Alternatives to a Degree to Prove Yourself in Deep Learning


Rachel Thomas


April 6, 2017

This post has been translated into Chinese here.

This week’s Ask-A-Data-Scientist column has a question from a college freshman at my alma mater, Swarthmore. Please email your data science related quandaries to mailto:[email protected]. Note that questions are edited for clarity and brevity. Previous posts include:

Q: I’m currently a freshman at Swarthmore College and I’m really interested in machine learning and deep learning. I wanted to take Artificial Intelligence this semester; unfortunately, no freshmen got into the class as it has been difficult for the CS department to keep up with the huge spike in interest.

I’m currently taking Andrew Ng’s Coursera Course on Machine Learning and will finish it in ~2-3 weeks. Next, I was planning on taking your MOOC, which I saw on hacker news.

I know you may be too busy, but can I ask you questions I have about ML and my proposed plan? How can I continue to learn machine learning after Ng’s Coursera course and It seems like the only two options are 1.) research and 2.) graduate level courses at UPenn (which seem to be quite difficult to get into from Swarthmore (especially as a first-year student)). Any advice would be appreciated.

A: In general, I am happy to answer questions, although it may take me some time (my inbox, oh my inbox). For technical questions, it’s best to first ask on our forums. There are tons of interesting discussions on our forums, even if you are not taking our course. For career-related or general questions, I often answer them in my ask-a-data-scientist column.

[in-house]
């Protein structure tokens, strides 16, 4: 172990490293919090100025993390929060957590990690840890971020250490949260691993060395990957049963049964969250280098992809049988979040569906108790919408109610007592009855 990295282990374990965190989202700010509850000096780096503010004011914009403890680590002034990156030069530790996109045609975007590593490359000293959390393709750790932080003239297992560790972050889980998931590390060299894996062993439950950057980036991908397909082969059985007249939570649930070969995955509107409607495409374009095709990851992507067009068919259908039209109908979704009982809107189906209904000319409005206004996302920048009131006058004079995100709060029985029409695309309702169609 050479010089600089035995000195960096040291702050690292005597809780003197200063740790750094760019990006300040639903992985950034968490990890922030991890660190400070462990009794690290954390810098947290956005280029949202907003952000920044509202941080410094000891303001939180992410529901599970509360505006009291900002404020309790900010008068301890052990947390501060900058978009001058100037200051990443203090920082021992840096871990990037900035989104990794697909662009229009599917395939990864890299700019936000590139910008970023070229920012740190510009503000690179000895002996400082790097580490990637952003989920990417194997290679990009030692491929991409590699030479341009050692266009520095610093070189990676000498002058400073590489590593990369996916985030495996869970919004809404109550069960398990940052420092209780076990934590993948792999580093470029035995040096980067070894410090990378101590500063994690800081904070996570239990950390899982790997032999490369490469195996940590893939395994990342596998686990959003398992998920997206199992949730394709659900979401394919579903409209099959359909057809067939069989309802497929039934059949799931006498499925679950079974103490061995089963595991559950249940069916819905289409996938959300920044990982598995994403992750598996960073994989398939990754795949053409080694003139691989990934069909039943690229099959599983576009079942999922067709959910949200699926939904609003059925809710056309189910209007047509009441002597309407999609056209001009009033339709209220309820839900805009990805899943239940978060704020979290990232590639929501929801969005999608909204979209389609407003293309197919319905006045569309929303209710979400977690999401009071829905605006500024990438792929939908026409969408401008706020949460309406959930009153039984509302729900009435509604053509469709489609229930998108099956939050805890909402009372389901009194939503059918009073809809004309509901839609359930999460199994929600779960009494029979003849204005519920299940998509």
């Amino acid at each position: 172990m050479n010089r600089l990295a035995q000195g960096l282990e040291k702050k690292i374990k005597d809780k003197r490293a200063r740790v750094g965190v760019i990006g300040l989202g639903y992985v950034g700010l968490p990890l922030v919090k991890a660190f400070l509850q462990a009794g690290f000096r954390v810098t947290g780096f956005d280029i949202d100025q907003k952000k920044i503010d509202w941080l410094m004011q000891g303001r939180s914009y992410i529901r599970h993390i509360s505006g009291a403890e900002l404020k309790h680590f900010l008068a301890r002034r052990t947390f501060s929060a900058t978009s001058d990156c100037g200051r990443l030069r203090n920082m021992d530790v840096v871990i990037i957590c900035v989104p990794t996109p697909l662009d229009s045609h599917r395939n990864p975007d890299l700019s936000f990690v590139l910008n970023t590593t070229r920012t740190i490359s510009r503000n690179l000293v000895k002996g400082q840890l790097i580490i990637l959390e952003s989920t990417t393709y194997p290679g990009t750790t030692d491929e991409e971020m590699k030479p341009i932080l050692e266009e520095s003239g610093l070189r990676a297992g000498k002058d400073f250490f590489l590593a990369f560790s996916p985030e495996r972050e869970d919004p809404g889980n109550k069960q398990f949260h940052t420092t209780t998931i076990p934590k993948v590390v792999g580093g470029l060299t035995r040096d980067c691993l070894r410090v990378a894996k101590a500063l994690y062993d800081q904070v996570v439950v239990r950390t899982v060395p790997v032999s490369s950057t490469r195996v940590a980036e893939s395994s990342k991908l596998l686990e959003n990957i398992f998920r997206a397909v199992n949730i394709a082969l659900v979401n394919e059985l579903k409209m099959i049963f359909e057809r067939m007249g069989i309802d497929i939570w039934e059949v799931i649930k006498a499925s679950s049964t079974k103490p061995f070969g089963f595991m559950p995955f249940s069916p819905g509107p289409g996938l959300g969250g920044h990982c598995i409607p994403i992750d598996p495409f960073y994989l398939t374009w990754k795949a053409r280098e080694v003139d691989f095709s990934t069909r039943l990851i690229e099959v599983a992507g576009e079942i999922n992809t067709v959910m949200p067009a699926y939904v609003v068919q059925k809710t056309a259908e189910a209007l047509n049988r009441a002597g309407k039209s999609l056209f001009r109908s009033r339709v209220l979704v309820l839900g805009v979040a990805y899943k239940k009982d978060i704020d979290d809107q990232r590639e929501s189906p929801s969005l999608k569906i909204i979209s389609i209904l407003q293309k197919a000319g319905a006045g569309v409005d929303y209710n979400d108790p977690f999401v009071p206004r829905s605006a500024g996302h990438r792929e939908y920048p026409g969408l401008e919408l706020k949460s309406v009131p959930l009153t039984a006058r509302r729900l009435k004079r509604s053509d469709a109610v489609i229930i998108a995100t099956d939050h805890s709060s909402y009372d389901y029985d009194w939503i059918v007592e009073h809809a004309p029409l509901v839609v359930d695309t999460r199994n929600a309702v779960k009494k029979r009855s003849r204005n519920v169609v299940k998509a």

1. Even without Swarthmore or UPenn’s AI classes, you will never run out of things to do with deep learning or ways to learn more. Our MOOC takes 70 hours of study to complete, and if you get interested in any of the Kaggle competitions we have you start, you could spend much longer. We will be releasing Part 2 in a few months, which will be a similar time commitment, only with even more side avenues for further study, recommended papers to read, and ways to extend the work.

  2. Take the official classes when/if you are able, but you don’t need the credentials or resources from official classes (to anyone out there not in university or at a university that doesn’t offer an AI class, don’t worry: you don’t need them!). One of our students, who was an econ major with no graduate degree, was just accepted to the prestigious Google Brain residency program! Another student developed a new fraud detection technique based on material from our course and has received a bonus at his job. Several others have received internship and job offers, or switched teams in their current workplaces to more exciting machine learning projects.

Credentials can sometimes be useful to get your foot in the door, particularly if you are an underrepresented minority in tech (and thus facing greater scrutiny).

However, there are lots of even more effective ways to get your name and work out there:

In general, I recommend that you start a side project of something that interests you (that uses deep learning) so you will have that to work on.

Why you (yes, you) should blog

The top advice I would give my younger self would be to start blogging sooner. Here are some reasons to blog:

  • It’s like a resume, only better. I know of a few people who have had blog posts lead to job offers!
  • Helps you learn. Organizing knowledge always helps me synthesize my own ideas. One of the tests of whether you understand something is whether you can explain it to someone else. A blog post is a great way to do that.